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Person-centered care and dementia

By: By Gloria Brandburg, PhD, RN, GNP-BC, and Josie Tombrella, DNP, RN, AGPCNP-BC

Best practices for residents living in long-term care


  • A growing body of evidence supports the idea that personhood and selfhood are not lost even in advanced dementia.
  • Person-centered dementia care can significantly reduce behavioral disturbances, specifically aggression and agitation.
  • Person-centered care can be mutually beneficial for staff and patients.

According to the Alzheimer’s Association, approximately 5.7 million Americans have Alzheimer’s dementia, and that number is expected to grow. The progressively debilitating nature of the disease causes patients to lose the ability to live independently, so many rely on long-term care services. In the United States, about 1.4 million residents live in long-term care facilities; 50.4% of them have been diagnosed with dementia.

To receive Medicare and Medicaid funding, long-term facilities must comply with federal regulations that require them to promote residents’ quality of life and to preserve their dignity and self-determination. This includes allowing residents the opportunity to participate in the development and implementation of a person-centered care (PCC) plan.

What is PCC?

PCC incorporates knowledge and recognition of an individual’s life history, beliefs, values, needs, and preferences as the central influences on how caregivers interact with them. Personhood and selfhood are fundamental to PCC.

Personhood is a standing or status bestowed on an individual by others. Personal affirmation provided by relationships with others is essential for maintaining personhood.

Selfhood is defined as the attributes, characteristics, beliefs, and desires of the self. It also includes an individual’s roles and how they present themselves publicly. For those with dementia who live in long-term care, staff members can provide these personal affirmations. Lack of support for personhood can damage a vulnerable person’s self-esteem and lead to loss of selfhood.

Best practices in dementia care

A growing body of evidence suggests that personhood and selfhood aren’t lost in dementia. Behaviors that were once thought to be solely the result of dementia’s neuropathology are now viewed as a complex interaction with socio-psychological factors. Evidence from the Crisis Prevention Institute indicates that individuals with dementia maintain abilities at every stage of the condition. Those abilities can be used to maximize function and well-being and to promote social and leisure activities that positively impact activity levels and mood. Behaviors such as wandering, agitation, and resistance to care aren’t viewed as normal manifestations of dementia, but rather as expressions of a problem that can be minimized with best practices.

Ensuring quality of life for people with dementia begins with having accurate knowledge about the disease and an understanding of PCC principles.

  • Recognize that people with dementia continue to express aspects of themselves (selfhood) in many ways, even as dementia progresses.
  • Emphasize understanding behavior rather than managing it.
  • Allow residents to exercise choice, use their abilities, express their feelings, and develop and maintain relationships.
  • Make PCC the foundation to quality care.

Implementing best practices must include staff training. However, changing attitudes and beliefs about individuals with dementia can be challenging. Storytelling techniques actively engage staff in the experiences of others by asking them to imagine, embrace, listen to, and connect with the person who has dementia. “Let’s talk about it” ( is a downloadable toolkit that can be used for this type of staff training.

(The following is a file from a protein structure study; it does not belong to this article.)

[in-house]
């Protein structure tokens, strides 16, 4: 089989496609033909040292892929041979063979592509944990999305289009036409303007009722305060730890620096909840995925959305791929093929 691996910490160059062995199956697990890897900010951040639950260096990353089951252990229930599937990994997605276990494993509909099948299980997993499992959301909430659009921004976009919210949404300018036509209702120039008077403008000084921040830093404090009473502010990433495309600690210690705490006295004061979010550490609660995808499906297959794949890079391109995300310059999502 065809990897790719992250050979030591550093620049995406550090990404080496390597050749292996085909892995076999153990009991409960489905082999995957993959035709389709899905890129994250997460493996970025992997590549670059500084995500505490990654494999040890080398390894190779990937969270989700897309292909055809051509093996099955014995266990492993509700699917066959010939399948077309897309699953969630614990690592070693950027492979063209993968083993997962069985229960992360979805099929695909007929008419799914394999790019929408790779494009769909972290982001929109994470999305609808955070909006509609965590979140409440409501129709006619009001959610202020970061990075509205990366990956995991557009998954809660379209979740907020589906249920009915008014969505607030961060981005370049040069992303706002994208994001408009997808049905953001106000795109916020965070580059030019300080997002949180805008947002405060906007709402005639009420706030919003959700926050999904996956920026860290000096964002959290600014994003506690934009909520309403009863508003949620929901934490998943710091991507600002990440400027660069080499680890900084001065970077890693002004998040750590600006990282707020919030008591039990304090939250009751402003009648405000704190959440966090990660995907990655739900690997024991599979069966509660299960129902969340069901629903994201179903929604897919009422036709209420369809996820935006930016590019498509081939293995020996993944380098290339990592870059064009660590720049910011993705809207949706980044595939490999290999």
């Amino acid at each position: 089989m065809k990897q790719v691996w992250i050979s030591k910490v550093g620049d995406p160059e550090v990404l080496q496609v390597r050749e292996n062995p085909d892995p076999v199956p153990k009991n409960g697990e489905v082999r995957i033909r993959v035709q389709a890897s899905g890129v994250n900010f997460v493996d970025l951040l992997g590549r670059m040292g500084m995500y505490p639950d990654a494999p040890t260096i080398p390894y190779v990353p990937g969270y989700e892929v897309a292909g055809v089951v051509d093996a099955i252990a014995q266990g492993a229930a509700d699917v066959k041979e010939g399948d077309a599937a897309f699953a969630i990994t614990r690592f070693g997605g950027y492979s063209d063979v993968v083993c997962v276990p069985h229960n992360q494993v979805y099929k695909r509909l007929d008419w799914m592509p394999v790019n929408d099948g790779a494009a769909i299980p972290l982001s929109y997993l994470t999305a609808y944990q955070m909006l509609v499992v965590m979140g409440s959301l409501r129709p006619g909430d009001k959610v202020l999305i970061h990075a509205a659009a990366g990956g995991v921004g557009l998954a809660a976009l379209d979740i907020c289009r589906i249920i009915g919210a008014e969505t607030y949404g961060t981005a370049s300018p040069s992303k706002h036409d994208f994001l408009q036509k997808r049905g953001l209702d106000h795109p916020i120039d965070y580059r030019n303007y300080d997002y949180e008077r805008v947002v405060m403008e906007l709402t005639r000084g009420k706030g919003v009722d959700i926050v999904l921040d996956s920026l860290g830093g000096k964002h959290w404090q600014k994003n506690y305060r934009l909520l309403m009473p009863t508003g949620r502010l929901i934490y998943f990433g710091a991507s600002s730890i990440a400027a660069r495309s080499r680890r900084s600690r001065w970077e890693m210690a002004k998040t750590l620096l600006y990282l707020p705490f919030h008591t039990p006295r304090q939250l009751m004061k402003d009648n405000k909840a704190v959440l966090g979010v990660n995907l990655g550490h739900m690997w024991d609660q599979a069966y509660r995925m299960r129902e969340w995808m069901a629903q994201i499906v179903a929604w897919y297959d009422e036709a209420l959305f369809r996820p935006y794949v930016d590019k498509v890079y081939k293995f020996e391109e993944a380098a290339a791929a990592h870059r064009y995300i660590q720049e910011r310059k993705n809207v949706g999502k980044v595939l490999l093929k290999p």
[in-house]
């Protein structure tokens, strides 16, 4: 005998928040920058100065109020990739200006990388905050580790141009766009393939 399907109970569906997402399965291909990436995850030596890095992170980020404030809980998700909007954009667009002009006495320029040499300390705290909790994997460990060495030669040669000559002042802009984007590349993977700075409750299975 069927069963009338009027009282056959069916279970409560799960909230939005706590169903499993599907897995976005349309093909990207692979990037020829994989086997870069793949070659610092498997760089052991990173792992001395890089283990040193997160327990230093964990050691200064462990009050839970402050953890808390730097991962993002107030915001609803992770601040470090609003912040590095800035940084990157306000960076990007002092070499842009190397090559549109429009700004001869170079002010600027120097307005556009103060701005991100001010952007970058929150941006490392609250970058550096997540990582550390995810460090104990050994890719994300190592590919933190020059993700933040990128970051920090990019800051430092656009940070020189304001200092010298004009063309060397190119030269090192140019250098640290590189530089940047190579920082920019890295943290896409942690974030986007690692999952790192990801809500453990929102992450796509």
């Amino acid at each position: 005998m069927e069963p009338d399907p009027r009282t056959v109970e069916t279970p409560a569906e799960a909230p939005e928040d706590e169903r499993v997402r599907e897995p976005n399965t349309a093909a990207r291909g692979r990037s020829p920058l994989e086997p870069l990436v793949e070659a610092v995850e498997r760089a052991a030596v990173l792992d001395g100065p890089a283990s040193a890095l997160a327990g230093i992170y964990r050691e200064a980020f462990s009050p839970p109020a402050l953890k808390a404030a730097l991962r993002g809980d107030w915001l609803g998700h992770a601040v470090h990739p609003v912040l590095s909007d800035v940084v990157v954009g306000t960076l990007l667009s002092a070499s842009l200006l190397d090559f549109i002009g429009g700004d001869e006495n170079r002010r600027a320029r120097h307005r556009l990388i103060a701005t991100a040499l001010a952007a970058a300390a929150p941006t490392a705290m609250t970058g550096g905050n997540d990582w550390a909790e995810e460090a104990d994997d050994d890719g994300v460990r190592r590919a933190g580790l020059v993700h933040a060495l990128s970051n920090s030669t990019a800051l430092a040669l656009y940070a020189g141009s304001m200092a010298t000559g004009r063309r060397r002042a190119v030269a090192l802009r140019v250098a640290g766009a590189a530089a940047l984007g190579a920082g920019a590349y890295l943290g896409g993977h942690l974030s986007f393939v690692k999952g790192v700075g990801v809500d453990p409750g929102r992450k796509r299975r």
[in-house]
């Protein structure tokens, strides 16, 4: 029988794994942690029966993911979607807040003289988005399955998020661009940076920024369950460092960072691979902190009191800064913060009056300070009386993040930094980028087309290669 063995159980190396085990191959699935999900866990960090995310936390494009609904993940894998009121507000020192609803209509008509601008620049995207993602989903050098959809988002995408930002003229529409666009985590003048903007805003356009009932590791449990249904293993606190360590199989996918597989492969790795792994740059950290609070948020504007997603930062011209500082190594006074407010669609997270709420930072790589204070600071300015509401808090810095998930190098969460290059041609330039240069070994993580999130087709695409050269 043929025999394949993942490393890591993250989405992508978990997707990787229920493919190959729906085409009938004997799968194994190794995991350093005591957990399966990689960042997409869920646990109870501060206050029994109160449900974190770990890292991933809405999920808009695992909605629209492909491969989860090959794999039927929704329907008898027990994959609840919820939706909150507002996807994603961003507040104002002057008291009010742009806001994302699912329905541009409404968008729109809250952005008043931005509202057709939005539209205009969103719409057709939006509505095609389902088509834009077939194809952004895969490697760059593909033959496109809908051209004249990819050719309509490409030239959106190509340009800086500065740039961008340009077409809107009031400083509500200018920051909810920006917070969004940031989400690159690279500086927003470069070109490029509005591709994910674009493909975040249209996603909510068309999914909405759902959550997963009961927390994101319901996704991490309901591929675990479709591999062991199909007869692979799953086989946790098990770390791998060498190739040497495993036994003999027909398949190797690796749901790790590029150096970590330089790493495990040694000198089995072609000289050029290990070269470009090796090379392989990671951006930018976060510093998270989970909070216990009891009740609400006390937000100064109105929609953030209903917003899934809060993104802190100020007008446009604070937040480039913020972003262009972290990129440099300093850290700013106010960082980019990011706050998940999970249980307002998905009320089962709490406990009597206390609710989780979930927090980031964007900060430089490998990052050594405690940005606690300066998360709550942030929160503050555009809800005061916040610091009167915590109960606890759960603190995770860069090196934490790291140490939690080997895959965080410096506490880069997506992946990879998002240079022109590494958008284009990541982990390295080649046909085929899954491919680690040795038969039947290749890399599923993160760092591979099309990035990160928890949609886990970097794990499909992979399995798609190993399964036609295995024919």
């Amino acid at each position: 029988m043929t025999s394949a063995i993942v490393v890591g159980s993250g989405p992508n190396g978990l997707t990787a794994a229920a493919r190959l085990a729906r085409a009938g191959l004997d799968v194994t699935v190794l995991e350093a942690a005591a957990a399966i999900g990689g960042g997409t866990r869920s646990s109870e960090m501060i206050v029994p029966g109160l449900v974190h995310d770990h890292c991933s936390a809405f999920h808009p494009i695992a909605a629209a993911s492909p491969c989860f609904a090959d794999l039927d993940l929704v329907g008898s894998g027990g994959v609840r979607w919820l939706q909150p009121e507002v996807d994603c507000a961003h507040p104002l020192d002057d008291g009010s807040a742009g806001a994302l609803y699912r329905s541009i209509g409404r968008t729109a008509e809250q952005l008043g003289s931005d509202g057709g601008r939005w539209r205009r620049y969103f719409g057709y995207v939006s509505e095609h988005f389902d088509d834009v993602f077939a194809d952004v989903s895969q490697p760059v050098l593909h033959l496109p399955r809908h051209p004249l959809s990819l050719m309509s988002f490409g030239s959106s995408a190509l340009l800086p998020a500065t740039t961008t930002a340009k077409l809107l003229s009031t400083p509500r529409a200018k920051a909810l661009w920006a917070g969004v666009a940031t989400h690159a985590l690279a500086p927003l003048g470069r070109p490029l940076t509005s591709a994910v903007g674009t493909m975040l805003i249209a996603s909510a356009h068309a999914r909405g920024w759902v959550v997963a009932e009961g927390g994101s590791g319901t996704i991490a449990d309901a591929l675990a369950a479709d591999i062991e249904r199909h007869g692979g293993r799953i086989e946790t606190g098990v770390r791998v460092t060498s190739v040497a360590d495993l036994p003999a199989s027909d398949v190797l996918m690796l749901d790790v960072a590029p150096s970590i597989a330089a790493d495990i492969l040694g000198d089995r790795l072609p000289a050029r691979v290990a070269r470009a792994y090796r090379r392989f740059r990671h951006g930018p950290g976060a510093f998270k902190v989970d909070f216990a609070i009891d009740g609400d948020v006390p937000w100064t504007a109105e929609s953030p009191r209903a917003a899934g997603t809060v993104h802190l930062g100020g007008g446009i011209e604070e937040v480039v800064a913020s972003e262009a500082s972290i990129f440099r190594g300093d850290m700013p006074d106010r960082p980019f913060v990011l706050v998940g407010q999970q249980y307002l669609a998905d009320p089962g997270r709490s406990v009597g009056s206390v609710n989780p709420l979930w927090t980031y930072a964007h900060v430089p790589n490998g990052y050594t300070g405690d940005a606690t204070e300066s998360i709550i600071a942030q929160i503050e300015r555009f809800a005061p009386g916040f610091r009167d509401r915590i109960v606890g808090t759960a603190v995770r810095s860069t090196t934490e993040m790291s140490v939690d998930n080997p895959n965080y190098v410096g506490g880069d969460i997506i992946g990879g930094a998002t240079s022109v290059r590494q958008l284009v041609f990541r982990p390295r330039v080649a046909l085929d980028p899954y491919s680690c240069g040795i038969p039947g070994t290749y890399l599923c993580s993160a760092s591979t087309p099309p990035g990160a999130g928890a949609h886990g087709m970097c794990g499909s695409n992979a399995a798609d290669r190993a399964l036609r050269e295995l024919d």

PCC benefits

Systematic review and meta-analysis of current evidence indicate that adopting a PCC approach can benefit long-term care facility residents and staff.

Resident benefits

Studies, including one by Chenoweth and colleagues, show that PCC can significantly reduce behavioral disturbances (such as aggression and agitation) and neuropsychiatric symptoms of dementia. When these behaviors are reduced, use of psychotropic medication also can be reduced, which aligns with the Centers for Medicare and Medicaid Services’ goal to decrease unnecessary use of antipsychotic medications in long-term care facilities.

Staff benefits

PCC training and education prepares staff to respond more effectively to the challenging situations that can occur when caring for residents with dementia. The result is lower staff stress and burnout and higher job satisfaction. However, according to Moyle and colleagues, staff who practice PCC will need opportunities to reflect on and deal with their emotions, workload, and time management. Support systems should be implemented to assist staff with balancing increased engagement with residents while maintaining professional boundaries.

PCC strategies

Many strategies can help caregivers implement PCC. Some of the most common approaches (and recommended resources) are described below.

Know the person

Life story work involves working with a resident and their family members to learn about the person’s life, recording that information in some way, and then incorporating it into the resident’s care.

Reminiscence therapy, frequently conducted in informal settings with other residents, involves sharing autobiographical memories. Themes to explore include food and cooking, family relationships, early memories, jobs, music, celebrations, and losses. (See Sample life story questions.)

Sample life story questions

To learn more about a resident’s life story, consider asking these questions.

  • Can you tell me about your school days when you were a child?
  • Who was important to you when you were growing up?
  • What was it like growing up where you lived?